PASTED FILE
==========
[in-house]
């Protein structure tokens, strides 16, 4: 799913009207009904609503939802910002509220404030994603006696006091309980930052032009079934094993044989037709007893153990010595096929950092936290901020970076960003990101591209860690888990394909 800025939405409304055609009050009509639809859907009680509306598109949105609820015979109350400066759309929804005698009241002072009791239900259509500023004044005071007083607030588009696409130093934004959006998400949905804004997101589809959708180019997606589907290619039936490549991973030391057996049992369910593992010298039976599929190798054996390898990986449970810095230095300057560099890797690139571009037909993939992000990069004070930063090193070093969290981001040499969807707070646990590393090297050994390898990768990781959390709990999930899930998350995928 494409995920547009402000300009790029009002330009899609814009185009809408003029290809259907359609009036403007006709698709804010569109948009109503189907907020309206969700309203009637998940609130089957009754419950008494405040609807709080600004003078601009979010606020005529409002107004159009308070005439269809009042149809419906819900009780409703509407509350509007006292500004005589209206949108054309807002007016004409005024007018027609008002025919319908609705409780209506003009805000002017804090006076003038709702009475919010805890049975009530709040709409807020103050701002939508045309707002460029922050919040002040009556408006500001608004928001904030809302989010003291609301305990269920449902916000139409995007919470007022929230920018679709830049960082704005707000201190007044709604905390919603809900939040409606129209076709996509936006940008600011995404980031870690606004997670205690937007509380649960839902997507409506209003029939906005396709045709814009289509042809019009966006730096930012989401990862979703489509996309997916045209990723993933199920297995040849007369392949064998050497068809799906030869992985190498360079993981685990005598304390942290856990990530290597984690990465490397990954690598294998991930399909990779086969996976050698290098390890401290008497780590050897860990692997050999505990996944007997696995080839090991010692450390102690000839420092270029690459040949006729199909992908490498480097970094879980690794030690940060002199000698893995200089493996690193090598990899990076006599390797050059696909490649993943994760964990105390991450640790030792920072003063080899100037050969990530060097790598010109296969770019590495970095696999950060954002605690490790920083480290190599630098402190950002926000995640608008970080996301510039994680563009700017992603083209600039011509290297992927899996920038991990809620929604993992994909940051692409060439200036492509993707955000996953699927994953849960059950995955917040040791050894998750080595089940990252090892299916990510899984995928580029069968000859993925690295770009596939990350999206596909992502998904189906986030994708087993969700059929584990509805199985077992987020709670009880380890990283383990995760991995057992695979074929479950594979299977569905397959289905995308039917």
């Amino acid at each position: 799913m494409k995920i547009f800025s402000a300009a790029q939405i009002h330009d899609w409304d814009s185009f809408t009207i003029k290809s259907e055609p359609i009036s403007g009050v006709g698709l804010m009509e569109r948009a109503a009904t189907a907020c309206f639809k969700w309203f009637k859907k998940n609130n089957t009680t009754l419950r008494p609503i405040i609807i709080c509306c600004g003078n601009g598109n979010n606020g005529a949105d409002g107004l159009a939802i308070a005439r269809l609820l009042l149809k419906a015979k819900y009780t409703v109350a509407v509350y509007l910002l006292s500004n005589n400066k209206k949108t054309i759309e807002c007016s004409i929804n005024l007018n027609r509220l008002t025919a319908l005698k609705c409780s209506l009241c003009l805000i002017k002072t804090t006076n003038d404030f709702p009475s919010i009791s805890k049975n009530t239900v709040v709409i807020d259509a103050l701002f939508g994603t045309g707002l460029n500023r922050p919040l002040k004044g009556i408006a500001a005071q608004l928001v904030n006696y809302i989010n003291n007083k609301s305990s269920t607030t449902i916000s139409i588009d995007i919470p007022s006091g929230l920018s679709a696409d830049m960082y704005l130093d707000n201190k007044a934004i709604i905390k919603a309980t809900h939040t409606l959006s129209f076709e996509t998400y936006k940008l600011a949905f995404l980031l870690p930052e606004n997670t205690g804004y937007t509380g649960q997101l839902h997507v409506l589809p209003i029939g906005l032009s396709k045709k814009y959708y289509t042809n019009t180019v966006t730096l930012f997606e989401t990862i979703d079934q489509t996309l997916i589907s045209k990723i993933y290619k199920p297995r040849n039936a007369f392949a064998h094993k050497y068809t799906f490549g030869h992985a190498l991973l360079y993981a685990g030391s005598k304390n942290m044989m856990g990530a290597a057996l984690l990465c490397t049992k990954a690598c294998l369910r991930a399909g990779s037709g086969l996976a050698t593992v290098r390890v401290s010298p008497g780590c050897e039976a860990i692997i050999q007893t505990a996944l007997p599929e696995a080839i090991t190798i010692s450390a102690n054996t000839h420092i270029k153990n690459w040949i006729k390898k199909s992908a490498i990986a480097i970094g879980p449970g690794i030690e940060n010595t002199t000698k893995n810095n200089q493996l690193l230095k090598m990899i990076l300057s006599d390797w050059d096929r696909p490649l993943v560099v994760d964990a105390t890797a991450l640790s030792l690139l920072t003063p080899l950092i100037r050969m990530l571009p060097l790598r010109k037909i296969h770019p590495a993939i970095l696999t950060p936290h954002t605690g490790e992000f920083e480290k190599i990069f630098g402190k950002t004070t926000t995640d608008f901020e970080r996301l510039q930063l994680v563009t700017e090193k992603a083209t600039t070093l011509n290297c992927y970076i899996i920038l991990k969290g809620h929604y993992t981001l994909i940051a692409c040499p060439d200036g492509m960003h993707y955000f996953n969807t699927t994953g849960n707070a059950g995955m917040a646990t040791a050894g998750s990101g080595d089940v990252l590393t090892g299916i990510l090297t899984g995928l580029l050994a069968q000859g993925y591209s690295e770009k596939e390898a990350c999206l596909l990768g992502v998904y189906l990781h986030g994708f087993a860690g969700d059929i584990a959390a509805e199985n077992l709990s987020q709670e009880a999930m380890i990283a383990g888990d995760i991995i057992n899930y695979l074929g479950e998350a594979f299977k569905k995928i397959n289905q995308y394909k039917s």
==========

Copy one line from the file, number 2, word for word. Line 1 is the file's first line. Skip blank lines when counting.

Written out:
């Protein structure tokens, strides 16, 4: 799913009207009904609503939802910002509220404030994603006696006091309980930052032009079934094993044989037709007893153990010595096929950092936290901020970076960003990101591209860690888990394909 800025939405409304055609009050009509639809859907009680509306598109949105609820015979109350400066759309929804005698009241002072009791239900259509500023004044005071007083607030588009696409130093934004959006998400949905804004997101589809959708180019997606589907290619039936490549991973030391057996049992369910593992010298039976599929190798054996390898990986449970810095230095300057560099890797690139571009037909993939992000990069004070930063090193070093969290981001040499969807707070646990590393090297050994390898990768990781959390709990999930899930998350995928 494409995920547009402000300009790029009002330009899609814009185009809408003029290809259907359609009036403007006709698709804010569109948009109503189907907020309206969700309203009637998940609130089957009754419950008494405040609807709080600004003078601009979010606020005529409002107004159009308070005439269809009042149809419906819900009780409703509407509350509007006292500004005589209206949108054309807002007016004409005024007018027609008002025919319908609705409780209506003009805000002017804090006076003038709702009475919010805890049975009530709040709409807020103050701002939508045309707002460029922050919040002040009556408006500001608004928001904030809302989010003291609301305990269920449902916000139409995007919470007022929230920018679709830049960082704005707000201190007044709604905390919603809900939040409606129209076709996509936006940008600011995404980031870690606004997670205690937007509380649960839902997507409506209003029939906005396709045709814009289509042809019009966006730096930012989401990862979703489509996309997916045209990723993933199920297995040849007369392949064998050497068809799906030869992985190498360079993981685990005598304390942290856990990530290597984690990465490397990954690598294998991930399909990779086969996976050698290098390890401290008497780590050897860990692997050999505990996944007997696995080839090991010692450390102690000839420092270029690459040949006729199909992908490498480097970094879980690794030690940060002199000698893995200089493996690193090598990899990076006599390797050059696909490649993943994760964990105390991450640790030792920072003063080899100037050969990530060097790598010109296969770019590495970095696999950060954002605690490790920083480290190599630098402190950002926000995640608008970080996301510039994680563009700017992603083209600039011509290297992927899996920038991990809620929604993992994909940051692409060439200036492509993707955000996953699927994953849960059950995955917040040791050894998750080595089940990252090892299916990510899984995928580029069968000859993925690295770009596939990350999206596909992502998904189906986030994708087993969700059929584990509805199985077992987020709670009880380890990283383990995760991995057992695979074929479950594979299977569905397959289905995308039917």